Devoted to productions of Salome by Richard Strauss, this dissertation discusses opera as a material exemplification of canonicity as a process. Its premise is that opera should be treated as a coexistence of repeated texts and particular performances, the latter constituting additional texts to be analyzed in turn.
Opera consists of an oscillating structure involving historical documents and present incarnations, which makes the figure of Salome both a body on a stage and a staged body. The familiar story and old songs are not only repeated but also recreated in the open spaces for mediation and embodiment that emerge in this act of repetition. My analyses concentrate on these spaces, which become particularly present in interludes and through silent characters or invisible voices, all demanding to be reinterpreted visually within the already established framework of music, the textual narrative, and the tradition of previous interpretations. I argue that these areas of likely recontextualization have become more present because of opera’s mediatization on DVDs, broadcasts, and video-sharing websites, which in turn represent a new opportunity for the opera scholar to focus on the concrete (bodily) work being done in performances. As an interdisciplinary musicologist, I have assembled critical perspectives from film, theater, and gender studies and literary and critical space theory to form a shifting background onto which I project different Salome phenomena and particular scenes for examination.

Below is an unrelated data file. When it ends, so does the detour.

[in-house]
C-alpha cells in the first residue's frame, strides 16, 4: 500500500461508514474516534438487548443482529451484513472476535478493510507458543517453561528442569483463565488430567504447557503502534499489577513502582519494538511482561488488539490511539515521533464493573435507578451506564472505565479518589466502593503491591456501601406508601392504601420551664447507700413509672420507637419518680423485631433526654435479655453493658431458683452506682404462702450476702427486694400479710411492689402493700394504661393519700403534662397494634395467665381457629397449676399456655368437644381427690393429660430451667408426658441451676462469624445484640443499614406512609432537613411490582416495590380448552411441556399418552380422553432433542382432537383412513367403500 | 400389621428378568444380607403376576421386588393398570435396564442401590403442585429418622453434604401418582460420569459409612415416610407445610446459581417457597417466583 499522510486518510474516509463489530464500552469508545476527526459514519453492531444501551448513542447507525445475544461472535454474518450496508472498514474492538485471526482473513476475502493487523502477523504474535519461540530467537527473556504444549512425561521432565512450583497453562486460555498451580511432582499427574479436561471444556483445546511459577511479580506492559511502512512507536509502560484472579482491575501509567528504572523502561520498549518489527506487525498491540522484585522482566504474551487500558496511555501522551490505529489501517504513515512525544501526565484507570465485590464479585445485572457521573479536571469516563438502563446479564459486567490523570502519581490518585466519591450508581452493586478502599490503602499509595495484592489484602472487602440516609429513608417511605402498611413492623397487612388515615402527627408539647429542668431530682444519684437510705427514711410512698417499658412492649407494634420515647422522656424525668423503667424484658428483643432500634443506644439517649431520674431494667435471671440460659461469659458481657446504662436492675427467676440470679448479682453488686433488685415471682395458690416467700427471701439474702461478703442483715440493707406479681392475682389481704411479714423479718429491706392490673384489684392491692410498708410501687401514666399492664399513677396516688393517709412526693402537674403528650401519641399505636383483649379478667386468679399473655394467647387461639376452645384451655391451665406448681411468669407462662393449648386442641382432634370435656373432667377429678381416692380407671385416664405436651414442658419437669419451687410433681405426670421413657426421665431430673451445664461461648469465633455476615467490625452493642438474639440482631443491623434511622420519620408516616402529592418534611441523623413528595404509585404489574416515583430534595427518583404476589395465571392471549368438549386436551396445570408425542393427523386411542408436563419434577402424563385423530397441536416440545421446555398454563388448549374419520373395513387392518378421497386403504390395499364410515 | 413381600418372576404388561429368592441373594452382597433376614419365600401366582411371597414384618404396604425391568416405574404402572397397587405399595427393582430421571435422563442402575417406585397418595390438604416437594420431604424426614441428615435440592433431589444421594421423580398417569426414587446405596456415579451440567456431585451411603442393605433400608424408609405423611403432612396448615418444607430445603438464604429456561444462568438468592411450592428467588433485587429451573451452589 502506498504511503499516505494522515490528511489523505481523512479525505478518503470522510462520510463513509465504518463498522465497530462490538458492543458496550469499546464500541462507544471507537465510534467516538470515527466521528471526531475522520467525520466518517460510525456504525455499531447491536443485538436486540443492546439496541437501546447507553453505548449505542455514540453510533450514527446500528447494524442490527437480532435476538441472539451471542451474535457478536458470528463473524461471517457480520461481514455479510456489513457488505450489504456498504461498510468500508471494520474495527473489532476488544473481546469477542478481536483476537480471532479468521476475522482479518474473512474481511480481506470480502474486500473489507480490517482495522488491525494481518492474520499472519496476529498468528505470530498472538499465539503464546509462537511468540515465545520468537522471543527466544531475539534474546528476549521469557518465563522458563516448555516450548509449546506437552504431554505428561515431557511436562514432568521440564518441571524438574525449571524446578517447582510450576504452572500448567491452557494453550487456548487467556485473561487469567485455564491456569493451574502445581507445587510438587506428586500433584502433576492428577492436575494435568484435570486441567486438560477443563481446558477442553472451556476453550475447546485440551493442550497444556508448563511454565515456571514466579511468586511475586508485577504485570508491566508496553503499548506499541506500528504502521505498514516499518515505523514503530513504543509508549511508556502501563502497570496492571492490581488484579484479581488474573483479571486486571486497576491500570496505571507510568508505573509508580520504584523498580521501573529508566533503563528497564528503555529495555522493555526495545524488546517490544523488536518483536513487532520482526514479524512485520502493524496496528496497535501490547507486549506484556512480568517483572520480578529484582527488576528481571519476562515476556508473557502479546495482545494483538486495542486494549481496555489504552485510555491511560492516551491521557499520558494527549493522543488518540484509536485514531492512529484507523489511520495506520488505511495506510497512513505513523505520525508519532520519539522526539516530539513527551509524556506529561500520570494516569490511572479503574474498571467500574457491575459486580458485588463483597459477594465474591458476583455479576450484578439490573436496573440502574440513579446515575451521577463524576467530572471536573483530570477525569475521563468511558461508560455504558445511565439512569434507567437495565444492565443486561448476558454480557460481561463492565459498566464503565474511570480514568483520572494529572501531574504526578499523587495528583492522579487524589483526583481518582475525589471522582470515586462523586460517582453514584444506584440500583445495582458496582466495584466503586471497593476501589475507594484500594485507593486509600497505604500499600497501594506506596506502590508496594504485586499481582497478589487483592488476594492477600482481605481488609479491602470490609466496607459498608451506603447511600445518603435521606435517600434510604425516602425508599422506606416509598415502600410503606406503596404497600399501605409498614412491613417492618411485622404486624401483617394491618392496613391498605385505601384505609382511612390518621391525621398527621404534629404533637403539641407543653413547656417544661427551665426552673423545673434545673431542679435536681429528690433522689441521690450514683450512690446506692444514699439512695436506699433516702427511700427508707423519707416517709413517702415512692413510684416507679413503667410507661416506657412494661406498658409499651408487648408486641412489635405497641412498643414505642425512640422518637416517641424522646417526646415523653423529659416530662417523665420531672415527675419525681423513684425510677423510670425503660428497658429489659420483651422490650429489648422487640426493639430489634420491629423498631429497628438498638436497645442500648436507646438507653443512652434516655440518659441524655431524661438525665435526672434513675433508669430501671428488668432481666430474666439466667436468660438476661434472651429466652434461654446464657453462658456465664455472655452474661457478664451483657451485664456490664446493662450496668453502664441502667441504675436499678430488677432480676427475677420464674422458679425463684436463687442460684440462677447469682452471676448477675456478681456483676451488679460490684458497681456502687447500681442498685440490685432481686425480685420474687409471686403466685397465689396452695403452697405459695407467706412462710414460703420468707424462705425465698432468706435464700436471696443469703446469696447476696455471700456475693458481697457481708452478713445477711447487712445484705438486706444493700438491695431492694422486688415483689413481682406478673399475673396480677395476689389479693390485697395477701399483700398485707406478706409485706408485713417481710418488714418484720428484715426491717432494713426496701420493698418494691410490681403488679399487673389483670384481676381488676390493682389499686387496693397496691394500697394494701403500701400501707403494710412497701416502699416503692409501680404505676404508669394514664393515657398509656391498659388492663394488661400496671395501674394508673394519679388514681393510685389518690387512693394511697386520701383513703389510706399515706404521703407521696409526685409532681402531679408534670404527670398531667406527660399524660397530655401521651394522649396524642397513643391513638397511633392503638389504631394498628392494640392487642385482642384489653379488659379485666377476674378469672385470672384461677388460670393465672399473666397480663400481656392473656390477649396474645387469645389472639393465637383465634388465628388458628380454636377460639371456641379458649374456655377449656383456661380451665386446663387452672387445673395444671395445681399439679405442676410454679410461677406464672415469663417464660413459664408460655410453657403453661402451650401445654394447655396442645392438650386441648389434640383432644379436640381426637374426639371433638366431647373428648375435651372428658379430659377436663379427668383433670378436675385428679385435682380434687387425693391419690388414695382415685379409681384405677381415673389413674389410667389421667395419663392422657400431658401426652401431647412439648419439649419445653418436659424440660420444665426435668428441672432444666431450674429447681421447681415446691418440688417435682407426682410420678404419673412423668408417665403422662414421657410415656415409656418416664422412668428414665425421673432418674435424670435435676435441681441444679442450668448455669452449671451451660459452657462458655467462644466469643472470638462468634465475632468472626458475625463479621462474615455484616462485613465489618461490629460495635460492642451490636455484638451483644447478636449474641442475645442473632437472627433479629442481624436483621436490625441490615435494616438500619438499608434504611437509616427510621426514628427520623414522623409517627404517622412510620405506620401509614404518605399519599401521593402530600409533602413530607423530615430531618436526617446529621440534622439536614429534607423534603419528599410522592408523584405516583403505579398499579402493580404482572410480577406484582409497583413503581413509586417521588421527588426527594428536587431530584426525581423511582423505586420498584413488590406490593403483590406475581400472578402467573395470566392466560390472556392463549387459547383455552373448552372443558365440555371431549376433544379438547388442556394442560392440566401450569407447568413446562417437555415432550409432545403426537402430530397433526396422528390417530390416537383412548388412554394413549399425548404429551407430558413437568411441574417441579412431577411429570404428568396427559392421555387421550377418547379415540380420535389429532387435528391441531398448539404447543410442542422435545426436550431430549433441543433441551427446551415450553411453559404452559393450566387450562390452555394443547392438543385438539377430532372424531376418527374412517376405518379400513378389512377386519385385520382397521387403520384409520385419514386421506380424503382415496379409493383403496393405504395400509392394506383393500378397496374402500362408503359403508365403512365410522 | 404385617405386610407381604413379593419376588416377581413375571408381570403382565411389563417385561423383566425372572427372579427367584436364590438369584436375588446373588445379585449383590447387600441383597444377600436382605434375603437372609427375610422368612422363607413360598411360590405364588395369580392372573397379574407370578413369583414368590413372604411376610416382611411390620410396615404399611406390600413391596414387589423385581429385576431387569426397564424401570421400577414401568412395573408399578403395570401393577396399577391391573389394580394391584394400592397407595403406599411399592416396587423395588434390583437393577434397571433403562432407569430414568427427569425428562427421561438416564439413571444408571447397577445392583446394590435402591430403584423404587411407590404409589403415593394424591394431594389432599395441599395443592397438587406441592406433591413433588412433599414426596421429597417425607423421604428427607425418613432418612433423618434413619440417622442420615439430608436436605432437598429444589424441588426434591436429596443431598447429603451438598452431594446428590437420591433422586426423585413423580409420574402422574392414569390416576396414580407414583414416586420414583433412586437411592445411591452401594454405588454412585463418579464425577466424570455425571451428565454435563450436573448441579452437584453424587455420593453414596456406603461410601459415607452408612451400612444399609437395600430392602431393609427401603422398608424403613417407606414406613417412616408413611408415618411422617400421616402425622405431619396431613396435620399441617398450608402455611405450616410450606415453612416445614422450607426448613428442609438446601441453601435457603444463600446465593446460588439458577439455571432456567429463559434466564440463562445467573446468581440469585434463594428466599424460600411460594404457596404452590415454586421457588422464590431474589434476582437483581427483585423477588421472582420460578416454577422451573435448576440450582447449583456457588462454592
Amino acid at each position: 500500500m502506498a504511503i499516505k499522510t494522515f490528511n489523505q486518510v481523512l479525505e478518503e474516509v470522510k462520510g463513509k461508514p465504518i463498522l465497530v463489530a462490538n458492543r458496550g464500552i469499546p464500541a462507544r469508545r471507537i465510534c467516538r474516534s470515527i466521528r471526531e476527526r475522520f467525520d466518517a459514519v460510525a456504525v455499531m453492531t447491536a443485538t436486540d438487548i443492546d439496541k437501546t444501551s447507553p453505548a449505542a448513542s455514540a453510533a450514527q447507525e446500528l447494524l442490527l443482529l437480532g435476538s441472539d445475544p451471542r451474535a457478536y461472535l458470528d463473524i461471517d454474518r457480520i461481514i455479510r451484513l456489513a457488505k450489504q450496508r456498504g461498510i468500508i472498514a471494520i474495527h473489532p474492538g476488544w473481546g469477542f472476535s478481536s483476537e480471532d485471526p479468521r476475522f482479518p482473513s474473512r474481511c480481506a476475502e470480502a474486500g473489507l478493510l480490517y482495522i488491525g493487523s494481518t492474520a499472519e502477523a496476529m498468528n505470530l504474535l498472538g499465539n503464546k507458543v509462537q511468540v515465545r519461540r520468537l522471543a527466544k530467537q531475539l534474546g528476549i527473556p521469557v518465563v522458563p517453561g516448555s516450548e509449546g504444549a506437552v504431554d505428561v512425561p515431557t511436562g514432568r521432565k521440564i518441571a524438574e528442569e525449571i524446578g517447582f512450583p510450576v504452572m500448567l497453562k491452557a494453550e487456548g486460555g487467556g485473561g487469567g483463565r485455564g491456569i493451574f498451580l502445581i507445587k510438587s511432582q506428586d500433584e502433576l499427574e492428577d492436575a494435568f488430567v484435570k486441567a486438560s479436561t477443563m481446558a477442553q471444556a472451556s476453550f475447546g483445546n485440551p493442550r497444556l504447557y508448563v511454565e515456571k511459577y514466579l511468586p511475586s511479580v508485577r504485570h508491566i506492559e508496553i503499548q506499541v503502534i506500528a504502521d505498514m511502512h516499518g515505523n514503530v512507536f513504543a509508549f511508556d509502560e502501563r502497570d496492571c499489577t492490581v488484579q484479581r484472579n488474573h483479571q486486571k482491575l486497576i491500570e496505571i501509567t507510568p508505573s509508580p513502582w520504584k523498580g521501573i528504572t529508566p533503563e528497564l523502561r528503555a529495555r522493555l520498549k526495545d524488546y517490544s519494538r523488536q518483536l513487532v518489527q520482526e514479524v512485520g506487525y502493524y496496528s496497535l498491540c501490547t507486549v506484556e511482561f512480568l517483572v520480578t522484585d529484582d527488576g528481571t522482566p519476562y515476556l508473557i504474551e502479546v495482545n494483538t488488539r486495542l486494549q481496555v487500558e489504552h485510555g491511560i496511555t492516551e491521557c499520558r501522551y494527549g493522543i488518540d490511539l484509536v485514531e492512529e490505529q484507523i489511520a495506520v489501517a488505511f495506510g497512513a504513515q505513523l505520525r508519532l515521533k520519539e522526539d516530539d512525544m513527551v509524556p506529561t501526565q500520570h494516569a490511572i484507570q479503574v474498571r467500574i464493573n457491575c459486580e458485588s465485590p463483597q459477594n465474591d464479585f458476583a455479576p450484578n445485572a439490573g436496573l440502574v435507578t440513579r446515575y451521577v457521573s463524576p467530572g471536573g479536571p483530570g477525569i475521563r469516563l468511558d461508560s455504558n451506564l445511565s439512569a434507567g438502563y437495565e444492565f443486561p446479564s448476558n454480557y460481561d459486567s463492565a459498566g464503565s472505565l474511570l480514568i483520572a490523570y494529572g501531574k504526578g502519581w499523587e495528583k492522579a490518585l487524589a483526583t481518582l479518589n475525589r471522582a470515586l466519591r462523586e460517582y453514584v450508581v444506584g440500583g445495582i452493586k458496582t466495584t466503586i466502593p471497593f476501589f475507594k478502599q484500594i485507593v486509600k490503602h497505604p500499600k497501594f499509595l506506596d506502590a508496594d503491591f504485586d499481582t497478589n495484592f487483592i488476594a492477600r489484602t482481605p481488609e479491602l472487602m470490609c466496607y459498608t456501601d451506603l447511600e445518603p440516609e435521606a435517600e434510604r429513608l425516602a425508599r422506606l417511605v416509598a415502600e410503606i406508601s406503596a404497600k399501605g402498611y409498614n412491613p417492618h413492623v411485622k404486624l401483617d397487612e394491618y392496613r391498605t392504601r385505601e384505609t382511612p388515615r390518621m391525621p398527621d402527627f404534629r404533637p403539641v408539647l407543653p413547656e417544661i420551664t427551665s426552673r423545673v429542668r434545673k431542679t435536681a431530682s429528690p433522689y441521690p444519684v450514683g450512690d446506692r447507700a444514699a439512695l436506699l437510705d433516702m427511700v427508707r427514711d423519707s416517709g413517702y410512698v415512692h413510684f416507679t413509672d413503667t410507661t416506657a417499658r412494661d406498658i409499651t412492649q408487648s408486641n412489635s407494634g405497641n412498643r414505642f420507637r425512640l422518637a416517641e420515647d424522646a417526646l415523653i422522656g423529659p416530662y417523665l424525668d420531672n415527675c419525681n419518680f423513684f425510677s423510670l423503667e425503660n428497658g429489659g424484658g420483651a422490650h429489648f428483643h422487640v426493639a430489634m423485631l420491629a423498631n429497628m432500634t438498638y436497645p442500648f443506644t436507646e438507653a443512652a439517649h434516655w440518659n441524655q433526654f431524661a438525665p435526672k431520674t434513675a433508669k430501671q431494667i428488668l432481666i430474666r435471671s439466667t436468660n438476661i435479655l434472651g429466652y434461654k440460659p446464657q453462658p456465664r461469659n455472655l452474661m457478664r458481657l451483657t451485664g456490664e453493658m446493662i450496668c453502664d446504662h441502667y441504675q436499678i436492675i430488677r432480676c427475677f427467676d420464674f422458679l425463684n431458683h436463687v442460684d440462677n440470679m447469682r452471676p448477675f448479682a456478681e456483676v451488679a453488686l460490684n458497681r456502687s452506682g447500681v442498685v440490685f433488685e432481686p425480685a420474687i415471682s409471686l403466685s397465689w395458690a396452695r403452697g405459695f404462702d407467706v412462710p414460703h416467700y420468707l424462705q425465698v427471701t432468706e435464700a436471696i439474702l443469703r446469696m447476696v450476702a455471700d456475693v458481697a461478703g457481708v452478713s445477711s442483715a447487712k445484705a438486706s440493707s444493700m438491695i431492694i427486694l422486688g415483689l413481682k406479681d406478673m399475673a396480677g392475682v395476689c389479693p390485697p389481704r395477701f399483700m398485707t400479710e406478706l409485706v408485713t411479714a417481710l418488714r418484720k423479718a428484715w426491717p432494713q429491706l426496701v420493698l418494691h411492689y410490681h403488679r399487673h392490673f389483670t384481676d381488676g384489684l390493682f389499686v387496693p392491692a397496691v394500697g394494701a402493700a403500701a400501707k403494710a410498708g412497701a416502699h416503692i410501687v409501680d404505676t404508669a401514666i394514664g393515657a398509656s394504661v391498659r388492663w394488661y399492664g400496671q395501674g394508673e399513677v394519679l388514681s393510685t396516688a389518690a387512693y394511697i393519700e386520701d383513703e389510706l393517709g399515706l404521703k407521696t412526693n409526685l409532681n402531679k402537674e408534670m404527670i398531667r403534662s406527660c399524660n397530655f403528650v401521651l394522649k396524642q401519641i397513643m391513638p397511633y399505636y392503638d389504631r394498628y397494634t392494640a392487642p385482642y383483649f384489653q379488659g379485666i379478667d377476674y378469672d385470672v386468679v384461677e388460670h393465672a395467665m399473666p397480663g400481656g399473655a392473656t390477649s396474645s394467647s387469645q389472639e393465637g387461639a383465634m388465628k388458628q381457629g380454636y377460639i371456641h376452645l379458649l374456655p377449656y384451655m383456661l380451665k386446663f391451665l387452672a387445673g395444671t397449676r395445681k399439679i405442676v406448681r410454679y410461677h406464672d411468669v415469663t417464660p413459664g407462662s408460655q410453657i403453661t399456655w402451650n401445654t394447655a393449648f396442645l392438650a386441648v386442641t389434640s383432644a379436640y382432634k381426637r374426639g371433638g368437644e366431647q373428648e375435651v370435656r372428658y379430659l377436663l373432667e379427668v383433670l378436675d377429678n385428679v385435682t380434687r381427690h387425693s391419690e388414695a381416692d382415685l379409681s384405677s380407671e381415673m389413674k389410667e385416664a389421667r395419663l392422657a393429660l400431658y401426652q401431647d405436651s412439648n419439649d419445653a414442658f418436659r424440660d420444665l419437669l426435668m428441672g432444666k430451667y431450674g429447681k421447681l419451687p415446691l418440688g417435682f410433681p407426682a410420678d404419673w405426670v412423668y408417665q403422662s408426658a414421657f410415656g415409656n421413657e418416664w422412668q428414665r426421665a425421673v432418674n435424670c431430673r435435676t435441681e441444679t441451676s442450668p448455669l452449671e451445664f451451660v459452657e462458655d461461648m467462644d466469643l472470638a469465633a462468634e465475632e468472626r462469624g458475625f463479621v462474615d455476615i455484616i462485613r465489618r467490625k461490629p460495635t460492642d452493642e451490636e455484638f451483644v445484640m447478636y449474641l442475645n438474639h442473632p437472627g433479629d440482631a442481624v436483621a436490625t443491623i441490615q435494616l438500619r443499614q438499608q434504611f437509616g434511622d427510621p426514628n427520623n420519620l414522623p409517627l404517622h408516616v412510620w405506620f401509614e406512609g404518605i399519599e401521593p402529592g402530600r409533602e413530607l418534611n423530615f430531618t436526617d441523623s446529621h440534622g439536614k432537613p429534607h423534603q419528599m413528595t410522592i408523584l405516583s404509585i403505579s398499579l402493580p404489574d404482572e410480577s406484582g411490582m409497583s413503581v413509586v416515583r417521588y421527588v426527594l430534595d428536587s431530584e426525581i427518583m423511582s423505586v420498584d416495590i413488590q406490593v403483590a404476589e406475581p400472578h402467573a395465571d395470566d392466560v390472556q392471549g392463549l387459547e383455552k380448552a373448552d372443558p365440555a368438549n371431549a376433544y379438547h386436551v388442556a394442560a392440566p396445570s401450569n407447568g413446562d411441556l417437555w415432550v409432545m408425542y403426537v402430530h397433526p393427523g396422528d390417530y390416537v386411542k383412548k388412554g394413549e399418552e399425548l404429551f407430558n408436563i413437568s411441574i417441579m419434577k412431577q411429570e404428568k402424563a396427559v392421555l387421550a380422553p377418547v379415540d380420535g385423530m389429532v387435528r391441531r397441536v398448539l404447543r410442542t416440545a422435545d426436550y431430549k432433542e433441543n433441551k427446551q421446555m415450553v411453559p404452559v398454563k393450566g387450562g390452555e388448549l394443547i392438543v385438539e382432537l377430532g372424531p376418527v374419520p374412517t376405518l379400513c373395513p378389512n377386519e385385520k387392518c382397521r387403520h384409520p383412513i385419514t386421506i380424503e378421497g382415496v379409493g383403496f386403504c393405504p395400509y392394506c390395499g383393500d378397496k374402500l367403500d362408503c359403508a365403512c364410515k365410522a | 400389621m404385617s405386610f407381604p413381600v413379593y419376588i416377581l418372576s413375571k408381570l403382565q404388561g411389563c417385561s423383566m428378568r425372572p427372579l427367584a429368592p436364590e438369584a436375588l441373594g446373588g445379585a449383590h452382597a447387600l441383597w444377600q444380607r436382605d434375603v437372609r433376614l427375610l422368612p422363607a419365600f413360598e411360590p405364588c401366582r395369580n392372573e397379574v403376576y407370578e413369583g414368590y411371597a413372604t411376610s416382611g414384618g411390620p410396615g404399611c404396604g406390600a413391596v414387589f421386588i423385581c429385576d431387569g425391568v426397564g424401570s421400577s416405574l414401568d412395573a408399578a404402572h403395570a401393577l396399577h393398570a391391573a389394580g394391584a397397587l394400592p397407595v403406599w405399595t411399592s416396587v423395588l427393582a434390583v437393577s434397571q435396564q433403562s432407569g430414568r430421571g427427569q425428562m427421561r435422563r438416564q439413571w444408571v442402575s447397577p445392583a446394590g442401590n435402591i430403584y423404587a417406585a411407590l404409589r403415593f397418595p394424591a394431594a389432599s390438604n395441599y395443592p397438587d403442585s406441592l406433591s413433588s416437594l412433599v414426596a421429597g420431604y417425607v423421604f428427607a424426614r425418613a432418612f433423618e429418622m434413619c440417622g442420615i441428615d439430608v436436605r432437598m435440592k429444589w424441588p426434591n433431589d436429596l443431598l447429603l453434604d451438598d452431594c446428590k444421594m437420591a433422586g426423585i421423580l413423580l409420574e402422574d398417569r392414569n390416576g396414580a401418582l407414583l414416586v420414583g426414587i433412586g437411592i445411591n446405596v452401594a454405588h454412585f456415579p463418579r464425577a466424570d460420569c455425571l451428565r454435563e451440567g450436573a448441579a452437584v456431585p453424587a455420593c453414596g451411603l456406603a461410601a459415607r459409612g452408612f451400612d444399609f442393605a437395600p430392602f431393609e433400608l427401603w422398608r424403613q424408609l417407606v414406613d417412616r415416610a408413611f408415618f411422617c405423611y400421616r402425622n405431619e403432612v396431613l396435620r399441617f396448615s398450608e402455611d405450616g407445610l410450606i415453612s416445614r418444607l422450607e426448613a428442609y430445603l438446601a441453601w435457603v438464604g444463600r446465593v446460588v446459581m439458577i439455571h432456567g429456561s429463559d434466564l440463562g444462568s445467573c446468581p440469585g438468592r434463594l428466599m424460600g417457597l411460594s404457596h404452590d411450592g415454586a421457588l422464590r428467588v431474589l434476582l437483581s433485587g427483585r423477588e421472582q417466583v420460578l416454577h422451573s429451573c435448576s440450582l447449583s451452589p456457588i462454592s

It soon emerges that the enduring notion of a unified work must give way to a non-identical entity that revolts against the idea of an opera as fixed, repeated content. Hence, as long as the practice of constructing and maintaining a canon involves bringing to life via interpretation (which in opera means physical materialization), canonization might foster radicalism instead of stasis.